Tuesday, 29 June 2010


I went to Loudun today.  It was supposed to be a simple journey on a road that any Roman would have been proud of - arrow straight, and never mind the hills that got in the way. 

Unfortunately, somebody definitely anti-Roman has installed an un-Roman roundabout just on the outskirts of the town, and the un-Roman roundabout was in urgent need of repair.  So I met a yellow sign that said 'Deviation' in black letters.

Any self-respecting Roman would, of course, have laughed heartily and stepped over it.  Unfortunately, it's obligatory to follow a sign that says 'Deviation' if you happen not be to a Roman and are driving a car. 

This particular deviation took me down a long, narrow, winding road to a crossroads.  There was no sign there to tell me which way to go.  I took a chance and turned right - which happened to be the right decision.  So I arrived - by chance, and with luck, where I wanted to go.

That was on the way there.

On the way back, I got hopelessly lost.  I followed the first sign that said 'Deviation', and travelled through an endless, green, signpostless landscape for 20 minutes until I finally saw a very small signpost that said 'Sammerçolles'.  I don't know 'Sammerçolles' - but I do know that the village abuts the main road, and that the main road would take me to where I needed to go.  And eventually I got where I needed to go.  But it took me longer than it should have.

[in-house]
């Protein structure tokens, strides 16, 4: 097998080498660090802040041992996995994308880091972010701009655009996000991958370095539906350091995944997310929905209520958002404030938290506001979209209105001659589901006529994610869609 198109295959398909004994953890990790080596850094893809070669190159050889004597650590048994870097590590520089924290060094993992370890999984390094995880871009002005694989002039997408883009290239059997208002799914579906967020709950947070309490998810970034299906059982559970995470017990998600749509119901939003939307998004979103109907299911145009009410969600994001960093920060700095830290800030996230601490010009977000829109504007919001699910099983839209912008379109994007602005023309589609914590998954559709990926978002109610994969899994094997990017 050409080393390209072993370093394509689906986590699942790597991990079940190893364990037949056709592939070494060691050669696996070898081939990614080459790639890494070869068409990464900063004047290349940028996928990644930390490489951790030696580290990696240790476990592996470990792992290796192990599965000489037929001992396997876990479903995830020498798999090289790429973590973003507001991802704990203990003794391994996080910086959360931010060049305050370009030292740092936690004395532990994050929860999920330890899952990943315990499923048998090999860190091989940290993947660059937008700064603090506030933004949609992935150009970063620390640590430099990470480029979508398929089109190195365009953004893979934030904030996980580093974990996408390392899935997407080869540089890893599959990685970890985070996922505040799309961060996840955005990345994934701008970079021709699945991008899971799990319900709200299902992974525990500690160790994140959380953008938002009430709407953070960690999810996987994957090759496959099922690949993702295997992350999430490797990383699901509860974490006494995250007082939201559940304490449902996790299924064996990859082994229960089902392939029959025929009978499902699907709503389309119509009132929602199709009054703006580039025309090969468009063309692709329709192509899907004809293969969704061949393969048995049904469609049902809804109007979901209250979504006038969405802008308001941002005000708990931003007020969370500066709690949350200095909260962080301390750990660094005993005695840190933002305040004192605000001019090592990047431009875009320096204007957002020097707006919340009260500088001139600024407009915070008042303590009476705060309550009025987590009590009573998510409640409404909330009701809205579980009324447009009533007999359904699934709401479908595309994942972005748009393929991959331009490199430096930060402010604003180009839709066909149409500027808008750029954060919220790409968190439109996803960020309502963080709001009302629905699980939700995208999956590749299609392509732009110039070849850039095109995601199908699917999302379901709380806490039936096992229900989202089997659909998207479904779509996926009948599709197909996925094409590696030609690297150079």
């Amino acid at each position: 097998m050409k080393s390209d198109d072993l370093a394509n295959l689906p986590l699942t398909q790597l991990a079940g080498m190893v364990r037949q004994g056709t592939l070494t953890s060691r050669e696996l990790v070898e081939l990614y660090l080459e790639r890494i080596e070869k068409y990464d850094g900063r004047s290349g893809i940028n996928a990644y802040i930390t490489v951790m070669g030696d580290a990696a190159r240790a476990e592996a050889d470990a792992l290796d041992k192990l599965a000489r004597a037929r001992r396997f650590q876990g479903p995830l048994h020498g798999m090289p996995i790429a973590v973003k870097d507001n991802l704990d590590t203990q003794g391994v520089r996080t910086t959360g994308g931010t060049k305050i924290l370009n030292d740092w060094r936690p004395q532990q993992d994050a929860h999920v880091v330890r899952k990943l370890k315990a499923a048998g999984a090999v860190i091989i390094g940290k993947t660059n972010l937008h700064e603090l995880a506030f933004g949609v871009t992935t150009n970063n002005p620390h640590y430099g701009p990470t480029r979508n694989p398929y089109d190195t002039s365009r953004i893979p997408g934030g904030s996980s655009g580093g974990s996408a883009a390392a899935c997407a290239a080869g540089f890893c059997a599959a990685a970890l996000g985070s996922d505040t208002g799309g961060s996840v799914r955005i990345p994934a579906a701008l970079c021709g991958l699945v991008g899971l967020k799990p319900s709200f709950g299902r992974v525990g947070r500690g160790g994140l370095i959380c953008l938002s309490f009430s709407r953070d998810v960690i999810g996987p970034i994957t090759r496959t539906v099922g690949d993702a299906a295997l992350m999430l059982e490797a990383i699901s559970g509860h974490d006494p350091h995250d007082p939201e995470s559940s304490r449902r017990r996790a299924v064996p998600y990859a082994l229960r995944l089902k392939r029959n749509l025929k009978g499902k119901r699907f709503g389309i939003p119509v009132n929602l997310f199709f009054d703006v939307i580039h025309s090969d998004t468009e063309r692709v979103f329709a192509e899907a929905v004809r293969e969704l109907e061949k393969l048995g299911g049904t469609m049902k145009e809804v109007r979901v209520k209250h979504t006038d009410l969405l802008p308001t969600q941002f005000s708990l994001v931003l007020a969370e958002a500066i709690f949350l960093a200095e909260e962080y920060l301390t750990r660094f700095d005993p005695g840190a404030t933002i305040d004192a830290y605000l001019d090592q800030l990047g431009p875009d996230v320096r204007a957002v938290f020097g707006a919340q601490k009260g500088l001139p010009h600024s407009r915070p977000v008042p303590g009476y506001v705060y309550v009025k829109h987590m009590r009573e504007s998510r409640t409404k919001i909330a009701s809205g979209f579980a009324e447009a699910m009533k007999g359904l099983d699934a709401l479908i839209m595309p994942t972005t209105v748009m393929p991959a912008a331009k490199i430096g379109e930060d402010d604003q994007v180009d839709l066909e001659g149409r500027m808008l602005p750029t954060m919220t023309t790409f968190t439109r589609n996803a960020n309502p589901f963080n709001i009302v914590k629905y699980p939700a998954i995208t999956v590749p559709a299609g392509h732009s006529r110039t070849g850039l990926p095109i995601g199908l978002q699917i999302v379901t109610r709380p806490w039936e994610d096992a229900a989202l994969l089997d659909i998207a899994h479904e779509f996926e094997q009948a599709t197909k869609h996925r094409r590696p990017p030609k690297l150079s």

Life is full of 'deviations' - but it isn't obligatory to follow them.  And it will take a whole lot longer for you to get where you want to go if you do follow them.  And getting there at all will depend on whether or not  you see a signpost to some kind of 'Sammerçolles' somewhere along the way - and it's by no means certain that you will.

If you keep you eye on where you want to go, and what you want to achieve when you get there, you can avoid deviations.  Or - like a Roman - you can step over them. 

Emily - http://www.therapypartnership.com/

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